Mohammad Baqer Qalibaf’s record as a Revolutionary Guards air force commander, a war veteran and a national police chief has endeared him to Iran’s supreme leader and boosted his chances of becoming the next speaker of parliament after the recent election.
Qalibaf was born on 23 August 1961 in the Razavi Khorasan Province, a province located in northeastern Iran.
At the age of 18 and after the 1979 Revolution, he joined the Basij Troops. During the unrest in Kurdistan, he played a key role in suppressing the people of Kurdistan.
At the age of 19, he was one of the commanders of the defense forces during the Iran–Iraq War.
Shortly afterwards he was named commander of the Rasulollah division.
By the time he was twenty-two, he was already commander of the Nasr Troops.
After the war he was selected as Deputy Commander of the Resistance Force and Basij Troops.
In 1998, when Mohsen Rezaei retired and Yahya Rahim Safavi took over as IRGC’s new commander-in-chief, he was named Commander of Aerospace Force of the Islamic Revolutionary Guard Corps.
Qalibaf became one of the senior commanders of the Islamic Revolutionary Guard Corps (IRGC) in later years.
In 1984, he was appointed head of the Khatam al-Anbia Construction Headquarters, which is the engineering arm of the IRGC.
Qalibaf had a direct role in repressing and carrying out violence against student protesters in July 1999, July 2003.
Following the 1999 protests, he was appointed as chief of the Iranian Police Forces by the Supreme Leader, Ali Khamenei.
Qalibaf is also accused of embezzlement and astronomical thefts in Tehran Municipality.
On May 28, 2020, Iran’s new parliament elected Mohammad Baqer Qalibaf as its new speaker.
Positions of Mohammad Baqir Qalibaf
Mohammad Baqer Qalibaf has 40 years of experience in military, political, economic, policing, and urban management.
Nonetheless, he is best known for being implicated in major financial corruption cases:
- Commander of Imam Reza Brigade – 1982
- Commander of the 5th Nasr Division of Khorasan – 1983
- Deputy Commander of the IRGC in the west of the country – 1987
- Commander of Najaf base in Kermanshah – 1987
- Commander of the 3rd country region – 1988
- Commander of the 25th Karbal Division in Mazandaran Province – 1989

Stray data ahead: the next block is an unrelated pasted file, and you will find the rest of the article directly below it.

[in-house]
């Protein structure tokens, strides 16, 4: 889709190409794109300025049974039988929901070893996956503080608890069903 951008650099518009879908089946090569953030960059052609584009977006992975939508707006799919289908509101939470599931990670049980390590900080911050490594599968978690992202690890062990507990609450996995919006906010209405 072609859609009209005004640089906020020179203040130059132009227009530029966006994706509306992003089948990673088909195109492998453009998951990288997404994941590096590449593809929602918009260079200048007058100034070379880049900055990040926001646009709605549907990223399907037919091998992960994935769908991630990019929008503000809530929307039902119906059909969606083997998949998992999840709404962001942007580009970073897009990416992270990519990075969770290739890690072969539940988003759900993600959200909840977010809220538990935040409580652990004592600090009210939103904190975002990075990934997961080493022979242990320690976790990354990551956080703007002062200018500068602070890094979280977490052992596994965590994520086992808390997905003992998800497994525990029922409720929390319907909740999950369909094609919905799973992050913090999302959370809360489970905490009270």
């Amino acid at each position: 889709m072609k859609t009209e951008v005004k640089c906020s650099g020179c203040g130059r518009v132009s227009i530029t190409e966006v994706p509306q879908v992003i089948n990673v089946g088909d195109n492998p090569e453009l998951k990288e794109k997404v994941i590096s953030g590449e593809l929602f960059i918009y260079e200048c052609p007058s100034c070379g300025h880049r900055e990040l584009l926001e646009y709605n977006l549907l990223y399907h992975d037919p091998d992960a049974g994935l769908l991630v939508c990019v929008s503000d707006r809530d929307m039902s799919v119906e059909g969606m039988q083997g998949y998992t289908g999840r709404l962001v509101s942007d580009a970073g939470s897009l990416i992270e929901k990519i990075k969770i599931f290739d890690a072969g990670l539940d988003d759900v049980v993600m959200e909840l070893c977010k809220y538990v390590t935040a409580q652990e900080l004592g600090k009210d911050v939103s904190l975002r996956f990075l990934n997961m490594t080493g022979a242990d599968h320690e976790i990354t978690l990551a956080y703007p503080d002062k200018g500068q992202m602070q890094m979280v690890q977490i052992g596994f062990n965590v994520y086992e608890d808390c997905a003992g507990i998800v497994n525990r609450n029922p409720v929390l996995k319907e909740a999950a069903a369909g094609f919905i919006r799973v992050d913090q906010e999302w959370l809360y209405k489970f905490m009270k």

- Chief of Staff of the Revolutionary Guards – 1990
- Deputy Coordinator of the Joint Staff of the Revolutionary Guards – 1991
- Deputy Commander of the IRGC in Khatam al-Anbia Camp – 1994
- Deputy Commander of Basij – 1994
- Deputy Commander of the Revolutionary Guards Air Force – 1997
- Commander of the State Security Froce (SSF) – 2000
- Representative of the President in the Headquarters for Combating the Smuggling of Commodities – 2004
- Tehran Municipality (2005 – 2017)
- Speaker of the Parliament – 2020
Qalibaf’s role in suppressing the student protests
In 1999, when Iranian students took to the streets and called Khamenei “dictator,” Qalibaf and 23 senior IRGC commanders wrote a letter to then President Mohammad Khatami and threatened him that he IRGC was prepared to suppress the students.
Meanwhile, during the 2017 presidential election campaigns, Hassan Rouhani disclosed that during the anniversary of the student uprising in 2003 Qalibaf had called for violence and “a pincer attack” against the protesting students.
What do we want?
Qalibaf is the figure that Khamenei has appointed in parliament for his own purposes. He is trusted by Khamenei because of his record of repression. This is especially important for Khamenei at a time when protests in Iran have entered a new phase.
Iran HRM seeks to expose the true nature of oppressors such as Qalibaf as a member of the cannibal triangle in Iran.
Such people should not have immunity, they should be brought to justice.